OnePlus made some interesting changes to its dual-camera setup. There's still a 16-megapixel main camera, but what used to be a 20-megapixel telephoto lens now is a lens designed to take better low-light shots.
For camera fans, this secondary lens has the same focal length as the main camera, which means that you can still capture bokeh-style portrait photos, and there won't be any auto-cropping when you take them (something that the OnePlus 5 did). But because OnePlus widened the aperture on the second lens, night-time and lowlight photos look a lot more detailed. The downside though is that telephoto or "optical' zoom is gone, so all the zooming you do on the phone will be carried out digitally.
I don't usually zoom in a lot to snap casual pictures, but zoomed-in photos on the 5T look noticeably more blurry and splotchy compared to the OnePlus 5. The good news though is that low-light photos are definitely sharper, brighter and more detailed. The switch away from a telephoto zoom has its trade-offs, and it'd be nice if OnePlus were able to solve both problems, but I do prefer having better low-light capabilities at the end of the day.
Other than these two points, photo quality between the 5T and the 5 are relatively the same. Pictures are bright and vibrant, and portraits look smooth -- though the blurred effect can get patchy around tricky outlines. (For more about photo quality, peep CNET's gallery of photos taken on the OnePlus 5, and stay tuned for an in-depth shootout with the 5T.)
But one thing changed over the course of the five months since the OnePlus 5's release and that is the launch of the Pixel 2. The Pixel 2's camera outpaces the OnePlus 5T in clarity and focus; low-light (due to the camera's OIS/EIS setup); and portrait mode despite only having one lens. Given the more competitive landscape today, I'm not as enthusiastic about the OnePlus 5T's camera as I would have been before, despite it being objectively better than the 5 overall.
The camera keeps still has an advanced Pro Mode for more editing options while shooting, as well as EIS, electronic image stabilization, for video recording.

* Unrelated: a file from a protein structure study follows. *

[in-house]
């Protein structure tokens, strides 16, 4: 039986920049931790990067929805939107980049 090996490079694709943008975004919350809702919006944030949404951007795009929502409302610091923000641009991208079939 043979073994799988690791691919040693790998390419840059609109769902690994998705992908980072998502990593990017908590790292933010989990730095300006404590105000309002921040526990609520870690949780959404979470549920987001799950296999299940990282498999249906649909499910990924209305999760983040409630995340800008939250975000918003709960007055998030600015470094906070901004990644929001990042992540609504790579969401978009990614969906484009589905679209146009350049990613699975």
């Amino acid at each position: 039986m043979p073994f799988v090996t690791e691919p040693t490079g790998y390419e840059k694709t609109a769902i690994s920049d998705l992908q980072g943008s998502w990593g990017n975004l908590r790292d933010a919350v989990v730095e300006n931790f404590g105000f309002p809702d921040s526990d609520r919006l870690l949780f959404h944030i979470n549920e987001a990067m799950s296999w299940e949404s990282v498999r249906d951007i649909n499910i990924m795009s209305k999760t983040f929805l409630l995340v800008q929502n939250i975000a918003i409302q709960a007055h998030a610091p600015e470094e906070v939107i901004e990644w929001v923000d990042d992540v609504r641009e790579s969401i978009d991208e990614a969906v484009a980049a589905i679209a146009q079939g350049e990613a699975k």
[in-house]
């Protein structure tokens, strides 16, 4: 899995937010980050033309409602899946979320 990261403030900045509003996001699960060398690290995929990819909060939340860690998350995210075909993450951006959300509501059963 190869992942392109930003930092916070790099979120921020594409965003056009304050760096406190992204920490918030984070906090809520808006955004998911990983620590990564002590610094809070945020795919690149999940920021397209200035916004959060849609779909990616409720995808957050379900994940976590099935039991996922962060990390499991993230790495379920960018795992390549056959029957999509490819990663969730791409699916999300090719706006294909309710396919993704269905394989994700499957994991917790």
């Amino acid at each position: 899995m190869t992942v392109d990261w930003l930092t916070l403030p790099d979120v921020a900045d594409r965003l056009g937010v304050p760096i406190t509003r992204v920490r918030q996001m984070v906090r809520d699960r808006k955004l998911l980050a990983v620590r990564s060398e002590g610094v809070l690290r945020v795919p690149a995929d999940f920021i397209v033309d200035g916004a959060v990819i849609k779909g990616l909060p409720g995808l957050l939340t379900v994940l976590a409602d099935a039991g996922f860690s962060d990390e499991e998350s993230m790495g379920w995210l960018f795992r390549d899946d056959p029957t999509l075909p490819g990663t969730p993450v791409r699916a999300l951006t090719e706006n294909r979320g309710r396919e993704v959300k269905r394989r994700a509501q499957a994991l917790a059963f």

Almost everything. Here's what you keep.
Like most phones, the OnePlus 5T can withstand a few drips and drops of water that you might accidentally come across on a rainy day. But OnePlus wasn't compelled to waterproof the 5T this time around and the phone isn't IP rated. So don't go dunking your phone underwater for any notable amount of time and expect it to keep on ticking perfectly.
It may be par for the course for iPhone owners, but many (thought not all) Android phones offer expandable storage via a MicroSD card. Like the earlier 5, you won't find that here.
If you're on a network that uses CDMA-technology (in the US, that's Verizon and Sprint customers), you still won't be able to use the OnePlus 5T. The phone is only compatible with GSM carries like AT&T and T-Mobile in the US.
Though the OnePlus 5T's Snapdragon 835 chipset is the same as the 5, it surprisingly performed a smudge better on all the benchmark tests I ran. This means it still comfortably outpaced the Galaxy S8 and LG G6, as well as the newer Pixel 2 XL. In day-to-day usage, however, you won't notice much of a difference. The 5 was already a speedy phone, and launching apps, firing up the camera and pecking away on the keyboard felt just as fast.
If you're wondering why I used different benchmarks than our usual suite of apps this time around, that's because OnePlus has been known to deliberately skew benchmarks by configuring its core processors to maximize results for specific tests, like Antutu v6.2.7 and Geekbench 4. Optimizing for benchmarks is nothing new, but it can be misleading. As such, we used browser-based benchmarks, Octane 2.0 and JetStream 1.1 instead.
As for its battery, the OnePlus 5T still has a long run time, despite the bigger display. During our drainage test for continuous video playback on Airplane mode, the phone lasted an average of 17 hours and 14 minutes. The OnePlus 5, meanwhile, clocked in an average of 17 hours and 50 minutes. Though the 5T shaves off a handful of minutes, the battery remains impressive. Also, you can still charge the phone very quickly with OnePlus' Dash charge, but there is no wireless charging.